CRANBROOK –The first legal wife of a man accused of polygamy has testified in B.C. Supreme Court about her marriage and life as a sister-wife with up to two dozen other women.
Jane Blackmore took the stand in a courtroom in Cranbrook, B.C., on Tuesday in the trial of Winston Blackmore and James Oler, who are each charged with one count of polygamy.
Winston Blackmore is the head of a religious group in Bountiful, a community in southeastern B.C. where residents are known for practising a faith that condones plural marriage.
He is accused of marrying 24 women, and Oler allegedly has four wives.
Jane Blackmore told the court that she grew up in the Fundamentalist Church of Jesus Christ of Latter-Day Saints, a group that broke away from the mainstream Mormon church at the turn of the 20th century.
After pressure from her father, she agreed to be married and was taken to see a prophet who would determine a husband for her based on divine instruction.
Blackmore said she learned at 10:30 p.m. on May 3, 1975 that her husband would be Winston Blackmore and they were married at 9 a.m. the next day.
Jane Blackmore told the court that she knew other wives were likely to follow because the FLDS faith dictates that a man must have three wives to advance in the church and attain the highest level of celestial glory.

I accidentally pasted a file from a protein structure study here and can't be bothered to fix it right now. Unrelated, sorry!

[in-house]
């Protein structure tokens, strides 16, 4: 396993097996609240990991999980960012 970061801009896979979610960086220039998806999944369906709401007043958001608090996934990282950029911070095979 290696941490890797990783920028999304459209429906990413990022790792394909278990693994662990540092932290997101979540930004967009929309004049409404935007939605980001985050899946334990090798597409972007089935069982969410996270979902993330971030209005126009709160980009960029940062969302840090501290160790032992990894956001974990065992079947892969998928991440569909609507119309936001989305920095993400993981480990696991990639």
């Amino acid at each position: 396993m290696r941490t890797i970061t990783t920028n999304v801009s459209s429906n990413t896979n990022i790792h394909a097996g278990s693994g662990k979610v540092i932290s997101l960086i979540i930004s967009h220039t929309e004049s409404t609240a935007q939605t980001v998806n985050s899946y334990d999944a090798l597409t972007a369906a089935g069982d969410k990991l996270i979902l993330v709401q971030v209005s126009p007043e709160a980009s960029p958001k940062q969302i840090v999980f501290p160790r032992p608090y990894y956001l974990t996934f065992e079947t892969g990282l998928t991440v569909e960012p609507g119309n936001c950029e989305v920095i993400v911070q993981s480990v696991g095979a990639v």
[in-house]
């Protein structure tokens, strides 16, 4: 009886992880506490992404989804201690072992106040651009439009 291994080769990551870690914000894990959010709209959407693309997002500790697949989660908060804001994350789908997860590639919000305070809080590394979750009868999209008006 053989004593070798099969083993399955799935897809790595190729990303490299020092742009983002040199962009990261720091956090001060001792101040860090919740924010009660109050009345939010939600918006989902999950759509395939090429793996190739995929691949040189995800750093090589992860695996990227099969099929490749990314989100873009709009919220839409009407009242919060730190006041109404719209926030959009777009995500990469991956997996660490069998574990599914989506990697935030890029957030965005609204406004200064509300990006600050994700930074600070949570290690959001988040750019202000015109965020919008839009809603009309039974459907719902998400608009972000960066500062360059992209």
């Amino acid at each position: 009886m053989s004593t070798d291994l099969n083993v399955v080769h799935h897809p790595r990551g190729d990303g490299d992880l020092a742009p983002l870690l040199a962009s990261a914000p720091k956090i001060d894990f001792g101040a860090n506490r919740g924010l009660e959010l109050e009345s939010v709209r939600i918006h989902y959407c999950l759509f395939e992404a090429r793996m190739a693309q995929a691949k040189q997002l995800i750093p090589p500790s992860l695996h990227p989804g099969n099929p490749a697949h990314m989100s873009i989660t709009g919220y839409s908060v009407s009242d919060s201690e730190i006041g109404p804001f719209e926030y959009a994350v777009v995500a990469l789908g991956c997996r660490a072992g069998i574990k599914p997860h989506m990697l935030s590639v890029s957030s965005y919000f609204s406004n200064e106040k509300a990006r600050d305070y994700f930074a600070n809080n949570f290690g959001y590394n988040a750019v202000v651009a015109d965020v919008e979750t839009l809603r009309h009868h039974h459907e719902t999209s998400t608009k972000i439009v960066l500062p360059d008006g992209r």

Blackmore said she was sometimes asked to approve the marriages, but there were other unions she didn’t learn about until after the ceremony had occurred.
She testified that there was one instance where a young woman who was marrying Winston Blackmore travelled up from the United States with her younger sister.
Jane Blackmore told the court that the man conducting the ceremony claimed divine inspiration and married both sisters to Winston Blackmore.
Jane Blackmore left Bountiful and her relationship with Winston Blackmore in 2003, but testified that her former husband married over 25 women during the course of their relationship.
She also testified that Oler, her brother, had multiple wives and that she had attended the births of children he had with two of those wives.
The criminal trial has been more than 25 years in the making, with RCMP first investigating allegations that residents of the isolated, religious community were practising plural or “celestial” marriage in the early 1990s.
The trial is being heard by a judge alone and is expected to last at least two weeks.